Hero: Declaring blasphemy “is no crime,” French President Emmanuel Macron defends a young critic of Islam who has been receiving death threats and harassment on social media.
The Guardian reports:
Emmanuel Macron has waded into a row over a schoolgirl whose attack on Islam has divided France, insisting that blasphemy is “no crime”.
The French president defended the teenager, named only as Mila, who received death threats and was forced out of her school after filming an anti-religious diatribe on social media.
Last month, a French teenager identified as Mila made headlines in France after delivering an outspoken rant against Islam via Instagram. The teen was placed under police protection and forced to withdraw from school after angry defenders of Islam engaged in a horrific campaign of harassment, harassment which included multiple death threats.
Speaking out against the abuse Mila has suffered at the hands of those defending Islam, President Macron said:
In this debate we have lost sight of the fact that Mila is an adolescent. We owe her protection at school, in her daily life, in her movements.
Later Macron declared:
The law is clear: we have the right to blaspheme, to criticize, to caricature religions.
Macron is correct. Blasphemy is a right in France under French law. But more importantly, blasphemy is a human right. In fact, often blasphemy can be understood as a civic duty and a moral obligation in the preservation of liberty.
Indeed, it is the moral obligation of clear thinking, reasonable people to stand up and speak out against religious superstition and ignorance, even if that resistance constitutes blasphemy in the mind of the believer.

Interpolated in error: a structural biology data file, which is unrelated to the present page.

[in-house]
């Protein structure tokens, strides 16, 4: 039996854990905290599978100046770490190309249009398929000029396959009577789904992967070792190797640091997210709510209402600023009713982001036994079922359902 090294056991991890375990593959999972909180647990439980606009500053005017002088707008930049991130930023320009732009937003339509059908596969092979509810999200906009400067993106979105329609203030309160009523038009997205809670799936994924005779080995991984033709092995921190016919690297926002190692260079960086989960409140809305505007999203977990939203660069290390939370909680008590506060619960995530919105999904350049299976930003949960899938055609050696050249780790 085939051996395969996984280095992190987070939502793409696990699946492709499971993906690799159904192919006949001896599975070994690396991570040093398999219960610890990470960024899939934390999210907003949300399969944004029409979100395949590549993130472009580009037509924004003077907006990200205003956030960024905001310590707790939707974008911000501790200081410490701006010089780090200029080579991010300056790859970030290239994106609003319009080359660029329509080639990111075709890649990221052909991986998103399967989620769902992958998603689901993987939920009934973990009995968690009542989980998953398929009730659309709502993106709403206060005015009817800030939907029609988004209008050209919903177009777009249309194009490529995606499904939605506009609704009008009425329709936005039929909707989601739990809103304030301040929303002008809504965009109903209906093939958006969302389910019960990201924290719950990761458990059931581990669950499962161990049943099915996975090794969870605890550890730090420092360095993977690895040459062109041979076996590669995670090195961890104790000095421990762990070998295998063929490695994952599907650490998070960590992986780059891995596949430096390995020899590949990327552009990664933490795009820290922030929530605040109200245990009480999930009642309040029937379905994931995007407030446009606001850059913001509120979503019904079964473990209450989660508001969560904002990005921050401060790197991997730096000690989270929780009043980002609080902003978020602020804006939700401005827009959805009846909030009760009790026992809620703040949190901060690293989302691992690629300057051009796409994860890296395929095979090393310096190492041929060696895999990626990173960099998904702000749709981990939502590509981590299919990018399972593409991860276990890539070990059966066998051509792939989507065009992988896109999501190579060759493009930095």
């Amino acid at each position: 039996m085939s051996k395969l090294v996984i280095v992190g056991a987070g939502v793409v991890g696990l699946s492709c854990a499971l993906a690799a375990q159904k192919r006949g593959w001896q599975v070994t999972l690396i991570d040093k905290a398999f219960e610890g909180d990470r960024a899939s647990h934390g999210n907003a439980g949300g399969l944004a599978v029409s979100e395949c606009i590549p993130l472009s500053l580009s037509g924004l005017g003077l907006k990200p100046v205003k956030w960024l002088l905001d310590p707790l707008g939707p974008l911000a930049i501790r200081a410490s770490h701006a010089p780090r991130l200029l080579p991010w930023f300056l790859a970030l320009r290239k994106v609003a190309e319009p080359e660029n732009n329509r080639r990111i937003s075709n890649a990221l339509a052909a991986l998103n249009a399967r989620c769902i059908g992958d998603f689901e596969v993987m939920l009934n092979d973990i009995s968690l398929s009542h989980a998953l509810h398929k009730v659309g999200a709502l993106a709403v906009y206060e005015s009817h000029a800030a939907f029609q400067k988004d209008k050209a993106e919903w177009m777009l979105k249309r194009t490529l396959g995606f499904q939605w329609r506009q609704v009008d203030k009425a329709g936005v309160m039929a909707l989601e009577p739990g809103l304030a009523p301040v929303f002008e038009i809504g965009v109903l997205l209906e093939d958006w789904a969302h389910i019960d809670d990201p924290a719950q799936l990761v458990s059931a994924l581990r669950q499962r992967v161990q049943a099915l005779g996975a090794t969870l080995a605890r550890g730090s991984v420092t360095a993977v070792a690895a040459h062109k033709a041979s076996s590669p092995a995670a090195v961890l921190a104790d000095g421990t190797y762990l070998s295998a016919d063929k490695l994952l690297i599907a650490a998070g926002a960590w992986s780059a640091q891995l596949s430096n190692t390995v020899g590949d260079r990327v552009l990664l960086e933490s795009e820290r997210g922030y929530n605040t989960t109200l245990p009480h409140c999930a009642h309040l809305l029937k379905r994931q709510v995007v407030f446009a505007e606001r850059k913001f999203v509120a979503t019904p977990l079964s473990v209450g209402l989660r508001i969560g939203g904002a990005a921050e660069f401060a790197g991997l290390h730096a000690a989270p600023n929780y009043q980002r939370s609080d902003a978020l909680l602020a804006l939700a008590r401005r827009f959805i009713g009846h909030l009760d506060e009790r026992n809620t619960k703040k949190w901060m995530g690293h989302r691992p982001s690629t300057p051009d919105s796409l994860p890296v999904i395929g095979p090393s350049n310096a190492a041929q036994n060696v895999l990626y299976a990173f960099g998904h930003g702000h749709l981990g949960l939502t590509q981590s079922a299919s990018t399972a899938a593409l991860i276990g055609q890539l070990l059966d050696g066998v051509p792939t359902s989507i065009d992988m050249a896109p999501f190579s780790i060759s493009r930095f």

Blasphemy is defined as the act of insulting or showing contempt or lack of reverence for a religious deity, or showing irreverence towards religious or holy persons or things.
However, a lack of reverence for religious nonsense is often a sane and healthy response to the irrational. While individuals who have fallen victim to religious delusion may deserve pity and empathy, the nonsense that makes up the stuff of religious belief deserves no such concern.In fact, most reasonable people recognize that religious belief constitutes a clear and present danger to the human species. Currently it is dangerous, even deadly, in many parts of the world to express the simple fact that there is no convincing evidence for God, or to draw a picture of a certain holy figure.
Adding insult to injury, many Muslim dominated countries punish blasphemy. For example, in Saudi Arabia, atheists are considered terrorists, and atheism is prosecuted as a crime, with lengthy prison sentences or death for anyone “calling for atheist thought” or “calling into question the fundamentals of Islam.”
Such a state of affairs is an affront to humanity, and should be both intolerable and repugnant to all good people.
Blasphemy laws represent an immoral and unjust infringement upon religious liberty and freedom of conscience that often legitimizes vigilantism, mob violence, and the persecution of minorities.
Blasphemy laws not only violate the human right to freedom of expression; they also protect religious beliefs and practices, as well as religious institutions and leaders, from legitimate, and often necessary, criticism. As such, any attempt to prohibit blasphemy should be of deep concern to all those who cherish free-speech, rational thought, and civilized society.
Bottom line: Doing the right thing, French President Emmanuel Macron declares blasphemy “is no crime” while defending a young critic of Islam who has been receiving death threats and harrassment on social media.